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"What should I eat?" : A beginner's guide to nutrition

Updated: Mar 18, 2020

It is said that nutrition and healthy eating is 80% of the equation when it comes to seeing results, yet it seems to be the area people struggle with the most. It can be hard to know where to start, so here’s a few tips to help you in the right direction.

Keep a food journal for at least 14 days and log everything you eat. This can be with an app like myfitnesspal or in a paper journal, or even taking pictures of each meal. Then reflect on your eating habits and ask yourself: “Is this fueling my body? Am I serving my body well?” You don’t need to live off of wheatgrass and water but you should be able to tell fairly easily if you are getting a nutritionally dense variety.


Visit choosemyplate.gov for a simple overview of nutritional balance and eating well. Eating should be enjoyable, and serve your body. Use this resource as a starting point to get some ideas on what sort of balance you should have on your plate.


Eat with longevity in mind, not fast results. “Dieting” can be stressful, difficult, discouraging, and hard on your body. By making changes that are maintainable, you are more likely to create healthy habits that will stick with you your whole life.


Don’t just jump in and overhaul everything at once. Start small, and work your way up to big changes. Swapping one meal a day for plant-based, or cutting out one trip to McDonalds a week, or switching from a daily latte to a black coffee can be great places to start.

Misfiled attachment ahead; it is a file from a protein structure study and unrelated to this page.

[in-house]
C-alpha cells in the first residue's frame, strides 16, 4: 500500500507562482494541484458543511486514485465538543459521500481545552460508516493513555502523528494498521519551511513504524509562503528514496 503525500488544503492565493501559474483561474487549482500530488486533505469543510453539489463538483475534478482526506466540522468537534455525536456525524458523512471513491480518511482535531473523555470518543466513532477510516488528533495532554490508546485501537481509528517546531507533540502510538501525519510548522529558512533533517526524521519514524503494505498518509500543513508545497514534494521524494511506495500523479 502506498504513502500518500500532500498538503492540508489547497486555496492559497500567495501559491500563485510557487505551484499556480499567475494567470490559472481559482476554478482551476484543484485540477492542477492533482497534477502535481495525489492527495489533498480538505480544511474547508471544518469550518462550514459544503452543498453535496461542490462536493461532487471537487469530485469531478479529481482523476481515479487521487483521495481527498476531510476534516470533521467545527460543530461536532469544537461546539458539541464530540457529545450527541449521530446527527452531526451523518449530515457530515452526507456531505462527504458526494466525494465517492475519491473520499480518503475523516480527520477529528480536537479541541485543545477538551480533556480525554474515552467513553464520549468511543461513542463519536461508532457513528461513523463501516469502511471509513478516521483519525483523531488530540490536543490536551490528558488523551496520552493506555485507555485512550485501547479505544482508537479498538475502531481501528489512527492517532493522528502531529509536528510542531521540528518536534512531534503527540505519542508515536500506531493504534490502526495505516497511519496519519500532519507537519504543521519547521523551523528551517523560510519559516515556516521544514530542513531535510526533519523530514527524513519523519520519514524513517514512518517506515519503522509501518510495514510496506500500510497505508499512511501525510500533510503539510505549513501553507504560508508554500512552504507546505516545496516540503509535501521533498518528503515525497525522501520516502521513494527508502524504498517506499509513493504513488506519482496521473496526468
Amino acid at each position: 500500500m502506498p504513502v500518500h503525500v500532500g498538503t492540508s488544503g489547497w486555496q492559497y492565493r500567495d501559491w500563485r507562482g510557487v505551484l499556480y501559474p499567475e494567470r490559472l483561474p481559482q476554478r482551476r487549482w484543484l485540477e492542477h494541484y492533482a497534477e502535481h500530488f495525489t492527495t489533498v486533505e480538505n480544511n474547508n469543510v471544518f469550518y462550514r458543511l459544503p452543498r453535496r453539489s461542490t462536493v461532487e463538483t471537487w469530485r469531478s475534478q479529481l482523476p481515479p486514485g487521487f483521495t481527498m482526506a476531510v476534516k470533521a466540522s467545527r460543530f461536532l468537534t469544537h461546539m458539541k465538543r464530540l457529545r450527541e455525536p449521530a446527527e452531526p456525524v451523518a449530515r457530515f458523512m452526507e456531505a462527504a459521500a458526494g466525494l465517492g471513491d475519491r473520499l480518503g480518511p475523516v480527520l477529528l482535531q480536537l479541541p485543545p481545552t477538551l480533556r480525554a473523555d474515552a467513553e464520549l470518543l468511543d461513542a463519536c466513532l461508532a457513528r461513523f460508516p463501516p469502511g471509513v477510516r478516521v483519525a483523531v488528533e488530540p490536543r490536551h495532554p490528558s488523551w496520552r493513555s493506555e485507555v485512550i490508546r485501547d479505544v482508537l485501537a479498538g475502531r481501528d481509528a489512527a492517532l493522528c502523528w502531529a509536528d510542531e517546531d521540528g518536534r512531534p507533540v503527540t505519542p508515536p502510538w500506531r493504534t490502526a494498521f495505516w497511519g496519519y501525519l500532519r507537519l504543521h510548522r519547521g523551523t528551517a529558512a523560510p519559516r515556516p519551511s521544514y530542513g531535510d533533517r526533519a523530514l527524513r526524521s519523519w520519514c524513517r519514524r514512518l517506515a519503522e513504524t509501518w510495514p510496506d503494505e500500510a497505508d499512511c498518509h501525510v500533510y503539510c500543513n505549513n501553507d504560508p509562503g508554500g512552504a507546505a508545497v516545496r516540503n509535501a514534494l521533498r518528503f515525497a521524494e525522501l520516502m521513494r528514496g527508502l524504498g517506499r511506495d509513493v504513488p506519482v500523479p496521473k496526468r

Plan out your meals ahead of time. Knowing what you’re going to cook and making sure you have the ingredients for it can make a big difference on what meal choices you make. Whether you enjoy prepping meals ahead of time, or cooking as you go, it is always good to make sure you have a variety of healthy staples available at all times.


Prep your snacks and watch your serving sizes. Snacks are important because they will keep you fueled through the day and will help you stay satiated between meals. Make sure your snacks are ready to go ahead of time, and are nutritionally dense (healthy balance of protein, carbs, and fats). Some good examples would be a rice cake with some nut butter and banana slices, or carrot sticks and hummus, or some crunchy roasted chickpeas.